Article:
Last week Adobe hosted its annual Adobe Digital Government Symposium, an event that brings together the extended government community and its partners to explore advancements and opportunities in the public sector’s digital transformation.
Start at the End—User, That Is
While security and efficiency are important drivers behind many of the federal government’s technology advances, it’s important not to lose sight of who the government’s really here for: the American people. “When we look at the challenges our customers face and how they support the public,” said Adobe’s public sector chief technology officer John Landwehr, “rather than jump in and start talking about data centers and applications, we start with the end user—what do they want to do, what do they need to do—and work our way back from there.”
Good user experience in and of itself saves the government money. It did in Australia, where in-person transactions with the government cost $16.90, whereas digital transactions cost $0.40.
As more and more users come to access government websites from mobile devices, it’s more important now than ever not just to support desktops, but tablets, TVs, and smartphones as well. “A lot of the what we’re doing is showing the importance of these devices in how they reach us as consumers,” said Landwher. “We don’t want government slowing down because all of a sudden people aren’t getting what they need from websites that were built for desktops.”
The governments other users are, of course, its employees and partners, and they’re looking for mobility too. Cloud adoption varies by agency, but security is a common concern across them all. “We’ve been very appreciative of things like FEDRAMP that provides what is effectively the most rigorous cloud security standard on the planet,” said Landwher. Being FEDRAMP approved has helped Adobe with its state and local government customers, as well as those in the commercial space.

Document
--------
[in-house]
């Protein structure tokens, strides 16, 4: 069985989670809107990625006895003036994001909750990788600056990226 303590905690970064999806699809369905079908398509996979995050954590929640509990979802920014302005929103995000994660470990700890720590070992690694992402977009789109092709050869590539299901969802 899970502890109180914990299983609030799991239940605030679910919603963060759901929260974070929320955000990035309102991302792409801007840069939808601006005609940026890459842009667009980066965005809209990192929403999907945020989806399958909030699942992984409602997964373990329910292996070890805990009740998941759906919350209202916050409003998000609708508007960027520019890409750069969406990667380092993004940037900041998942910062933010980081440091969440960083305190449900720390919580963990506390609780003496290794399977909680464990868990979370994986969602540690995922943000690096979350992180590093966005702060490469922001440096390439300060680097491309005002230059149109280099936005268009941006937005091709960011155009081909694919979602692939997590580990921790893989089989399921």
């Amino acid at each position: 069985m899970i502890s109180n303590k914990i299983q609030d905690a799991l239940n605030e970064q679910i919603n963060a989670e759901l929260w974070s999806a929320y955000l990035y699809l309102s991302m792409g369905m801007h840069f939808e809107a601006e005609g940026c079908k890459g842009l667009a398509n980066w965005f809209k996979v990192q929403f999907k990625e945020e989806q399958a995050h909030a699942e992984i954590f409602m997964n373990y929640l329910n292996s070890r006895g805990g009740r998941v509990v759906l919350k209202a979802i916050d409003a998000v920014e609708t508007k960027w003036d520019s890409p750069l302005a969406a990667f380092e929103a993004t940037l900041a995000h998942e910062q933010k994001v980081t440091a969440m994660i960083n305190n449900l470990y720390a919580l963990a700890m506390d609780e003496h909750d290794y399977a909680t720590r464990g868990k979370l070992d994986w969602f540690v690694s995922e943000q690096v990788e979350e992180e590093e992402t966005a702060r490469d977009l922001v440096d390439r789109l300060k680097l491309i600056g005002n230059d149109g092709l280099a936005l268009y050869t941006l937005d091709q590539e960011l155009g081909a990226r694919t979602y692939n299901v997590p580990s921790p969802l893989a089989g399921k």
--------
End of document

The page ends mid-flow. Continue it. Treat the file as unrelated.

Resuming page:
Next Steps in File Security
Figuring out how to persistently protect sensitive information, whether it’s on the public cloud, in a data center, or on someone’s iPhone, is a top priority in information security.
“Protecting the perimeter is getting harder and harder,” said Landwher. Adobe’s innovative approach to file-level security and rights management includes preventive and detective control. It both limits and tracks where data goes and what changes are made to it to provide an integrated, multilayered approach to risk management.
Ultimately, said Landwher, security has to be seamless and usability maintained. The government has traditionally been an early adopter of such tools, like the Defense Department’s Common Access Cards or the civilian agencies’ equivalent PIV cards. “Adobe has supported smart card badge technology for years,” said Landwher, “with government leading the way.”
Now, the private sector is picking up on the trend, just as government is working to adopt cloud technology—just one more way the public and private sectors are able to push each other forward.